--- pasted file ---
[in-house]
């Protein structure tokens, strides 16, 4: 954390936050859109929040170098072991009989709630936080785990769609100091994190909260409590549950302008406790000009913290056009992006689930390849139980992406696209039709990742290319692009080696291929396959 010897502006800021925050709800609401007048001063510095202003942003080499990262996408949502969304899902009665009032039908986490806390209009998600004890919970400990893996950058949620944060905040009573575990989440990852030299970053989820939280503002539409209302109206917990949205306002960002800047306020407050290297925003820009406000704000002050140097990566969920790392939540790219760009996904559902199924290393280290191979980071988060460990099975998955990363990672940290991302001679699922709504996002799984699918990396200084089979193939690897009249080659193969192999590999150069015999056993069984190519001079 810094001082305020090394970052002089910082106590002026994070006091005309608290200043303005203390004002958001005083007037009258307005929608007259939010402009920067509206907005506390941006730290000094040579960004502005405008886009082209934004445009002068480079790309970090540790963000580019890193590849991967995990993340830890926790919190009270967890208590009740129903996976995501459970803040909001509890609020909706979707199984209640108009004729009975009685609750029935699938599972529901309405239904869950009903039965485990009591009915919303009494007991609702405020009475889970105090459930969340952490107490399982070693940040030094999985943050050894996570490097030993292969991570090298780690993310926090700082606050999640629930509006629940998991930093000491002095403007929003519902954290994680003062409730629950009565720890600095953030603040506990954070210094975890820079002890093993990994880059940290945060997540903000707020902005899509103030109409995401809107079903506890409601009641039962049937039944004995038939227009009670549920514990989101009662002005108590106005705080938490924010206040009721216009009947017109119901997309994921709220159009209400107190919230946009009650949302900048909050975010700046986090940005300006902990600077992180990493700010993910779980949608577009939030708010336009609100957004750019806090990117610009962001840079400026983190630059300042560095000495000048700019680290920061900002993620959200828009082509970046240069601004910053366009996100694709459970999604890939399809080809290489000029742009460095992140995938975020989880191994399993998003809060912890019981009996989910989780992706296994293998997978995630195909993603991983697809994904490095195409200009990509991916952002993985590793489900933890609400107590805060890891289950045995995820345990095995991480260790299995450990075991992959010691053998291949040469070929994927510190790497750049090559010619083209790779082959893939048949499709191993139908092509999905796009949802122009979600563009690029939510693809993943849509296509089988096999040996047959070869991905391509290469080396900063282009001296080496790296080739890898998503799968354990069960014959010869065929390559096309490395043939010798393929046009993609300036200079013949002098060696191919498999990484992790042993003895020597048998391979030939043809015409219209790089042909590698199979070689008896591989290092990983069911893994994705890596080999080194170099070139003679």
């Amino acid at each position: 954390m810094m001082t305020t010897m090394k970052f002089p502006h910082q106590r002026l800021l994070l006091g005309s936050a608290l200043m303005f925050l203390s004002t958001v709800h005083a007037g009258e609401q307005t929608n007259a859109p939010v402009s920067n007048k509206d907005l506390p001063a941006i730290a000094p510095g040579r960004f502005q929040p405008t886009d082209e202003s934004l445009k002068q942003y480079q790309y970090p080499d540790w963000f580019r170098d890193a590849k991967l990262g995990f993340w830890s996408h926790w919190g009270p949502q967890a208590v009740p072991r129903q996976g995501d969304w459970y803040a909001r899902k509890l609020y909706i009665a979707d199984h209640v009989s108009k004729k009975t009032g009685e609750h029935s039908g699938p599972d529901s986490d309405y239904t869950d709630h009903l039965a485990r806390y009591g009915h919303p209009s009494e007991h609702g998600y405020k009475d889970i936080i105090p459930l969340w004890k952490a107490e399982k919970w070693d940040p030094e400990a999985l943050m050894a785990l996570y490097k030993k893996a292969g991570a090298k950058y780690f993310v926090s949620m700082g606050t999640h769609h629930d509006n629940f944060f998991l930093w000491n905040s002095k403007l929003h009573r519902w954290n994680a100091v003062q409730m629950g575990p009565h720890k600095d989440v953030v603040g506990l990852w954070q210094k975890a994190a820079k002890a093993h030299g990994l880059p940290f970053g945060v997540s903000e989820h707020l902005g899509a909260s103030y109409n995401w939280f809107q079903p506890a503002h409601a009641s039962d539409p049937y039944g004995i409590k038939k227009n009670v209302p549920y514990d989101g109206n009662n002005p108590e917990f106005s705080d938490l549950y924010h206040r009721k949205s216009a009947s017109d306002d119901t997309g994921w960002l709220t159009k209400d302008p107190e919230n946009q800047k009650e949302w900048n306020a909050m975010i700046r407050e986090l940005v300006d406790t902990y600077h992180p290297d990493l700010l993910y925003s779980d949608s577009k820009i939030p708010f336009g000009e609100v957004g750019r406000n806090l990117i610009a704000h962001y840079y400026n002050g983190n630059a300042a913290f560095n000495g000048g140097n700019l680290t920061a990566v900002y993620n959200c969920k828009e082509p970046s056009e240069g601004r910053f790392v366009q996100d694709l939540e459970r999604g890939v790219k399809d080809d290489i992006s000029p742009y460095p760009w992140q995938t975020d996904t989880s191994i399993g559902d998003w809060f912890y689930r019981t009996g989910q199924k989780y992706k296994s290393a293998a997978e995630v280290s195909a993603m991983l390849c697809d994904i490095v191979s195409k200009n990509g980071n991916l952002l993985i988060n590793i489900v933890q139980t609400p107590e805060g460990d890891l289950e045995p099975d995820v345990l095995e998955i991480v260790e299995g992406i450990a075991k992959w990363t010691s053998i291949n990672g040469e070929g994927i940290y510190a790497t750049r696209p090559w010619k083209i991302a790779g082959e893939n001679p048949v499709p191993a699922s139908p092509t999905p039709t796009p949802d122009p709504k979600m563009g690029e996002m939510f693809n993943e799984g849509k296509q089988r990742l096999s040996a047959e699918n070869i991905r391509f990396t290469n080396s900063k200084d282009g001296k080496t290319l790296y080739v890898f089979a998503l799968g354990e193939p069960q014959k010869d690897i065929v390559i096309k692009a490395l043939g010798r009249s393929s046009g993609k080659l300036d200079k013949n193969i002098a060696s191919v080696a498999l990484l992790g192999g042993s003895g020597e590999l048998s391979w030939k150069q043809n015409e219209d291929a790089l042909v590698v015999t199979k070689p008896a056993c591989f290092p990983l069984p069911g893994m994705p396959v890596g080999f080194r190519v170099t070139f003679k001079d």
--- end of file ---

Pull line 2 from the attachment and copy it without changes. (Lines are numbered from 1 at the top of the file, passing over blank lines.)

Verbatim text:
């Protein structure tokens, strides 16, 4: 954390936050859109929040170098072991009989709630936080785990769609100091994190909260409590549950302008406790000009913290056009992006689930390849139980992406696209039709990742290319692009080696291929396959 010897502006800021925050709800609401007048001063510095202003942003080499990262996408949502969304899902009665009032039908986490806390209009998600004890919970400990893996950058949620944060905040009573575990989440990852030299970053989820939280503002539409209302109206917990949205306002960002800047306020407050290297925003820009406000704000002050140097990566969920790392939540790219760009996904559902199924290393280290191979980071988060460990099975998955990363990672940290991302001679699922709504996002799984699918990396200084089979193939690897009249080659193969192999590999150069015999056993069984190519001079 810094001082305020090394970052002089910082106590002026994070006091005309608290200043303005203390004002958001005083007037009258307005929608007259939010402009920067509206907005506390941006730290000094040579960004502005405008886009082209934004445009002068480079790309970090540790963000580019890193590849991967995990993340830890926790919190009270967890208590009740129903996976995501459970803040909001509890609020909706979707199984209640108009004729009975009685609750029935699938599972529901309405239904869950009903039965485990009591009915919303009494007991609702405020009475889970105090459930969340952490107490399982070693940040030094999985943050050894996570490097030993292969991570090298780690993310926090700082606050999640629930509006629940998991930093000491002095403007929003519902954290994680003062409730629950009565720890600095953030603040506990954070210094975890820079002890093993990994880059940290945060997540903000707020902005899509103030109409995401809107079903506890409601009641039962049937039944004995038939227009009670549920514990989101009662002005108590106005705080938490924010206040009721216009009947017109119901997309994921709220159009209400107190919230946009009650949302900048909050975010700046986090940005300006902990600077992180990493700010993910779980949608577009939030708010336009609100957004750019806090990117610009962001840079400026983190630059300042560095000495000048700019680290920061900002993620959200828009082509970046240069601004910053366009996100694709459970999604890939399809080809290489000029742009460095992140995938975020989880191994399993998003809060912890019981009996989910989780992706296994293998997978995630195909993603991983697809994904490095195409200009990509991916952002993985590793489900933890609400107590805060890891289950045995995820345990095995991480260790299995450990075991992959010691053998291949040469070929994927510190790497750049090559010619083209790779082959893939048949499709191993139908092509999905796009949802122009979600563009690029939510693809993943849509296509089988096999040996047959070869991905391509290469080396900063282009001296080496790296080739890898998503799968354990069960014959010869065929390559096309490395043939010798393929046009993609300036200079013949002098060696191919498999990484992790042993003895020597048998391979030939043809015409219209790089042909590698199979070689008896591989290092990983069911893994994705890596080999080194170099070139003679």